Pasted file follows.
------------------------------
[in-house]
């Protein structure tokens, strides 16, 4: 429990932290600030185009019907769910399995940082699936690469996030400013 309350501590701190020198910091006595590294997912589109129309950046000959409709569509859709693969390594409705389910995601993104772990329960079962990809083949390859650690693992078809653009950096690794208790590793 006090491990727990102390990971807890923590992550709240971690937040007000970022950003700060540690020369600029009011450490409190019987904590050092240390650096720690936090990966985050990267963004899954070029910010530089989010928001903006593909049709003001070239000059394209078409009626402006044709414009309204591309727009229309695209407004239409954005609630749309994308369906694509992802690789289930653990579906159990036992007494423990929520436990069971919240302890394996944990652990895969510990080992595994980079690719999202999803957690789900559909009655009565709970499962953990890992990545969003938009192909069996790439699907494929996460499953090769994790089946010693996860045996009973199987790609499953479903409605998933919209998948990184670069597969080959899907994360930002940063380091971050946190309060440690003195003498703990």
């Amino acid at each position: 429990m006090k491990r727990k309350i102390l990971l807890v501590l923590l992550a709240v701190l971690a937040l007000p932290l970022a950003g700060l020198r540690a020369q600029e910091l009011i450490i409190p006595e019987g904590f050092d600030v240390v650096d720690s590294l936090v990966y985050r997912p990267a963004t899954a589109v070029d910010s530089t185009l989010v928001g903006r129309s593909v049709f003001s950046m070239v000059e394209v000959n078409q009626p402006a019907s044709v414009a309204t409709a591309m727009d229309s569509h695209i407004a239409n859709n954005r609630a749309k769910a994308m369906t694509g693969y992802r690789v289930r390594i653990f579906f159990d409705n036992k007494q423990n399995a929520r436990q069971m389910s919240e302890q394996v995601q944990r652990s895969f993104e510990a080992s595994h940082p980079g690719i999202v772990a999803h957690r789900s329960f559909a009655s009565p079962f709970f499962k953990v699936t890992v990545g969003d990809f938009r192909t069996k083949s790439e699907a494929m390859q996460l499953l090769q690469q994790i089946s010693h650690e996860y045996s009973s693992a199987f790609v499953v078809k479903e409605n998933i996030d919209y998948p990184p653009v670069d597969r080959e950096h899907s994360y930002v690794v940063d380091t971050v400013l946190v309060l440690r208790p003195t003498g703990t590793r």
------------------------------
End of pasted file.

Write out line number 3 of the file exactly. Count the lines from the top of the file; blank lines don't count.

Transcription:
């Amino acid at each position: 429990m006090k491990r727990k309350i102390l990971l807890v501590l923590l992550a709240v701190l971690a937040l007000p932290l970022a950003g700060l020198r540690a020369q600029e910091l009011i450490i409190p006595e019987g904590f050092d600030v240390v650096d720690s590294l936090v990966y985050r997912p990267a963004t899954a589109v070029d910010s530089t185009l989010v928001g903006r129309s593909v049709f003001s950046m070239v000059e394209v000959n078409q009626p402006a019907s044709v414009a309204t409709a591309m727009d229309s569509h695209i407004a239409n859709n954005r609630a749309k769910a994308m369906t694509g693969y992802r690789v289930r390594i653990f579906f159990d409705n036992k007494q423990n399995a929520r436990q069971m389910s919240e302890q394996v995601q944990r652990s895969f993104e510990a080992s595994h940082p980079g690719i999202v772990a999803h957690r789900s329960f559909a009655s009565p079962f709970f499962k953990v699936t890992v990545g969003d990809f938009r192909t069996k083949s790439e699907a494929m390859q996460l499953l090769q690469q994790i089946s010693h650690e996860y045996s009973s693992a199987f790609v499953v078809k479903e409605n998933i996030d919209y998948p990184p653009v670069d597969r080959e950096h899907s994360y930002v690794v940063d380091t971050v400013l946190v309060l440690r208790p003195t003498g703990t590793r």